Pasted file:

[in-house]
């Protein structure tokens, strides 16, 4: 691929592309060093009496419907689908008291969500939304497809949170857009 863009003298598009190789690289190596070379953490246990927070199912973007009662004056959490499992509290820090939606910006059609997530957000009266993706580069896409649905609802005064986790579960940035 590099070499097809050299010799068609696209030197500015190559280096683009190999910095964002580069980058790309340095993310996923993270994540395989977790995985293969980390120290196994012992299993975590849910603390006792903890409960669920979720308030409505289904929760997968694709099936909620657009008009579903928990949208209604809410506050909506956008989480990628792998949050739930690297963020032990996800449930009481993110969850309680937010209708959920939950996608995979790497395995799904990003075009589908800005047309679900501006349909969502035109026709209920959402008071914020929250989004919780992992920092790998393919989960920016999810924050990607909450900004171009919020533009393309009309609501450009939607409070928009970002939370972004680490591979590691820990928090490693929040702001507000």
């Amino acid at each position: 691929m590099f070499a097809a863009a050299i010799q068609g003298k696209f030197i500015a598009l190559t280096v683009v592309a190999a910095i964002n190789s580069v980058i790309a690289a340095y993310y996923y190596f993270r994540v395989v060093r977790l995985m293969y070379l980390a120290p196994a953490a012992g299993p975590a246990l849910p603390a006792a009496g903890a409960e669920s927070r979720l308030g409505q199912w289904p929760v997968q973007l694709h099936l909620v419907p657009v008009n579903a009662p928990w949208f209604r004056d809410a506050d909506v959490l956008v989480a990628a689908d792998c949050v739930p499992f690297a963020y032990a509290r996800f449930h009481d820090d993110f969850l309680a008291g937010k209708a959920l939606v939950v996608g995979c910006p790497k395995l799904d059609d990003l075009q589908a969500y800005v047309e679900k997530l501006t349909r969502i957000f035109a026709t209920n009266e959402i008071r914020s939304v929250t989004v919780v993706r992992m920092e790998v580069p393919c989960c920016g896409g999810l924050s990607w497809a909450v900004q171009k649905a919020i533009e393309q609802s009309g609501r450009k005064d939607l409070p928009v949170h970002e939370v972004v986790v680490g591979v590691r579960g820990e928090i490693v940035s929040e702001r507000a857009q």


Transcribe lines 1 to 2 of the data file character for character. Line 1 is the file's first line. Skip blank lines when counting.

[in-house]
């Protein structure tokens, strides 16, 4: 691929592309060093009496419907689908008291969500939304497809949170857009 863009003298598009190789690289190596070379953490246990927070199912973007009662004056959490499992509290820090939606910006059609997530957000009266993706580069896409649905609802005064986790579960940035 590099070499097809050299010799068609696209030197500015190559280096683009190999910095964002580069980058790309340095993310996923993270994540395989977790995985293969980390120290196994012992299993975590849910603390006792903890409960669920979720308030409505289904929760997968694709099936909620657009008009579903928990949208209604809410506050909506956008989480990628792998949050739930690297963020032990996800449930009481993110969850309680937010209708959920939950996608995979790497395995799904990003075009589908800005047309679900501006349909969502035109026709209920959402008071914020929250989004919780992992920092790998393919989960920016999810924050990607909450900004171009919020533009393309009309609501450009939607409070928009970002939370972004680490591979590691820990928090490693929040702001507000």